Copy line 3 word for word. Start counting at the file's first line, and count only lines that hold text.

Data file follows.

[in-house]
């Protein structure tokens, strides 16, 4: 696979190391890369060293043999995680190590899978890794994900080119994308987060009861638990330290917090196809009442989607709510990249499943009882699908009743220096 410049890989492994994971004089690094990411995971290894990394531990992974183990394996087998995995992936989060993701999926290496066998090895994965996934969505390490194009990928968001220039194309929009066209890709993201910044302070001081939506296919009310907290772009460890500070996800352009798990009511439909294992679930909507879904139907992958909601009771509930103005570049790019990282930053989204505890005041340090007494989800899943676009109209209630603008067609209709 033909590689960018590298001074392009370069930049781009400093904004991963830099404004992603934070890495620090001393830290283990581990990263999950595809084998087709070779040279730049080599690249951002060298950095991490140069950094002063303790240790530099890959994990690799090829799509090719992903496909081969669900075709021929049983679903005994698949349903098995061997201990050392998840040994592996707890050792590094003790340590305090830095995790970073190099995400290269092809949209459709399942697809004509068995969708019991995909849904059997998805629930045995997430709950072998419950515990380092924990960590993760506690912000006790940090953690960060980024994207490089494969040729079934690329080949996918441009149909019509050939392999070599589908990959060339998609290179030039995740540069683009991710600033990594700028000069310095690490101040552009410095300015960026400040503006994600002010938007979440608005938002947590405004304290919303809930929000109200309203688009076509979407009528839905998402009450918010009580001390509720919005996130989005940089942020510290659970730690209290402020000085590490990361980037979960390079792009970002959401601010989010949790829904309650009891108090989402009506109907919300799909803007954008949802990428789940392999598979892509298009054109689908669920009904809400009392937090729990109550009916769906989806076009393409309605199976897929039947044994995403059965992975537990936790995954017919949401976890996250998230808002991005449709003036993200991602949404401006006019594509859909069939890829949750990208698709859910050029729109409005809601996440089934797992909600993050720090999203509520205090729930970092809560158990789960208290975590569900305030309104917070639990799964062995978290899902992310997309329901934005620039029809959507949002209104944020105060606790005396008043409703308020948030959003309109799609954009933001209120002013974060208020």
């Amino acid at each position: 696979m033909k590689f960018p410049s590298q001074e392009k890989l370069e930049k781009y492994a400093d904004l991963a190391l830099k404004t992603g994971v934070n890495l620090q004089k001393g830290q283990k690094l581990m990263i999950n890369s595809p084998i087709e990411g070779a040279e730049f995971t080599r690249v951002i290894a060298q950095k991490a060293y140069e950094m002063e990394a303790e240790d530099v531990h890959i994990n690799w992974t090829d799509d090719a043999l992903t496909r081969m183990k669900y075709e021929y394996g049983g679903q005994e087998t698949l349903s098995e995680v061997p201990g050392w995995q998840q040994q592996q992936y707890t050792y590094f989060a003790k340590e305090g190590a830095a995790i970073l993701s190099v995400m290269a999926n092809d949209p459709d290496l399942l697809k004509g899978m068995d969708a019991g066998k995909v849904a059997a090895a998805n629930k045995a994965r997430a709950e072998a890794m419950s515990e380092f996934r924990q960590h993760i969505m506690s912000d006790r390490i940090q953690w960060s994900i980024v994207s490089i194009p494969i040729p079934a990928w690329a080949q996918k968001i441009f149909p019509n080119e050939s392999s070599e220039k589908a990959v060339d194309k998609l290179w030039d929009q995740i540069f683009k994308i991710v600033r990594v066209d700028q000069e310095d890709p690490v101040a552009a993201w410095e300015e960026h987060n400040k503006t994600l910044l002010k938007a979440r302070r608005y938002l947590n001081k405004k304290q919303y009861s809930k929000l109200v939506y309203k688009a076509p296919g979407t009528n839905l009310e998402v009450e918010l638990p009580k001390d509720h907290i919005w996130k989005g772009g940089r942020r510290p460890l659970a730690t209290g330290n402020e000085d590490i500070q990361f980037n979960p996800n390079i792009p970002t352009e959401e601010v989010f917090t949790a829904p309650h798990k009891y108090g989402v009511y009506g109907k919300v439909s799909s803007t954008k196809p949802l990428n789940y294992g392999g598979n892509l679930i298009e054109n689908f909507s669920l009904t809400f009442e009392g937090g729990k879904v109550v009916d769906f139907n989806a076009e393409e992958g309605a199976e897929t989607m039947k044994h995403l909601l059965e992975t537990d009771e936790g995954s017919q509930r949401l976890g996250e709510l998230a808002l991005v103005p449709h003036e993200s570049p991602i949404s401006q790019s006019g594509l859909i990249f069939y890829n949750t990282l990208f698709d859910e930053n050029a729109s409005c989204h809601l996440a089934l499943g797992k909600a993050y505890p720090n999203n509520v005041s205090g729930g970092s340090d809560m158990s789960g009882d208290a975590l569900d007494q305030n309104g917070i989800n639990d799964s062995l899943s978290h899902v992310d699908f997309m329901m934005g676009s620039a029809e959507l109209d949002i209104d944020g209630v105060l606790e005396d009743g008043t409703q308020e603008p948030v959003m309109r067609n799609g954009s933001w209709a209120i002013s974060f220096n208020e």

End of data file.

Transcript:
């Amino acid at each position: 696979m033909k590689f960018p410049s590298q001074e392009k890989l370069e930049k781009y492994a400093d904004l991963a190391l830099k404004t992603g994971v934070n890495l620090q004089k001393g830290q283990k690094l581990m990263i999950n890369s595809p084998i087709e990411g070779a040279e730049f995971t080599r690249v951002i290894a060298q950095k991490a060293y140069e950094m002063e990394a303790e240790d530099v531990h890959i994990n690799w992974t090829d799509d090719a043999l992903t496909r081969m183990k669900y075709e021929y394996g049983g679903q005994e087998t698949l349903s098995e995680v061997p201990g050392w995995q998840q040994q592996q992936y707890t050792y590094f989060a003790k340590e305090g190590a830095a995790i970073l993701s190099v995400m290269a999926n092809d949209p459709d290496l399942l697809k004509g899978m068995d969708a019991g066998k995909v849904a059997a090895a998805n629930k045995a994965r997430a709950e072998a890794m419950s515990e380092f996934r924990q960590h993760i969505m506690s912000d006790r390490i940090q953690w960060s994900i980024v994207s490089i194009p494969i040729p079934a990928w690329a080949q996918k968001i441009f149909p019509n080119e050939s392999s070599e220039k589908a990959v060339d194309k998609l290179w030039d929009q995740i540069f683009k994308i991710v600033r990594v066209d700028q000069e310095d890709p690490v101040a552009a993201w410095e300015e960026h987060n400040k503006t994600l910044l002010k938007a979440r302070r608005y938002l947590n001081k405004k304290q919303y009861s809930k929000l109200v939506y309203k688009a076509p296919g979407t009528n839905l009310e998402v009450e918010l638990p009580k001390d509720h907290i919005w996130k989005g772009g940089r942020r510290p460890l659970a730690t209290g330290n402020e000085d590490i500070q990361f980037n979960p996800n390079i792009p970002t352009e959401e601010v989010f917090t949790a829904p309650h798990k009891y108090g989402v009511y009506g109907k919300v439909s799909s803007t954008k196809p949802l990428n789940y294992g392999g598979n892509l679930i298009e054109n689908f909507s669920l009904t809400f009442e009392g937090g729990k879904v109550v009916d769906f139907n989806a076009e393409e992958g309605a199976e897929t989607m039947k044994h995403l909601l059965e992975t537990d009771e936790g995954s017919q509930r949401l976890g996250e709510l998230a808002l991005v103005p449709h003036e993200s570049p991602i949404s401006q790019s006019g594509l859909i990249f069939y890829n949750t990282l990208f698709d859910e930053n050029a729109s409005c989204h809601l996440a089934l499943g797992k909600a993050y505890p720090n999203n509520v005041s205090g729930g970092s340090d809560m158990s789960g009882d208290a975590l569900d007494q305030n309104g917070i989800n639990d799964s062995l899943s978290h899902v992310d699908f997309m329901m934005g676009s620039a029809e959507l109209d949002i209104d944020g209630v105060l606790e005396d009743g008043t409703q308020e603008p948030v959003m309109r067609n799609g954009s933001w209709a209120i002013s974060f220096n208020e």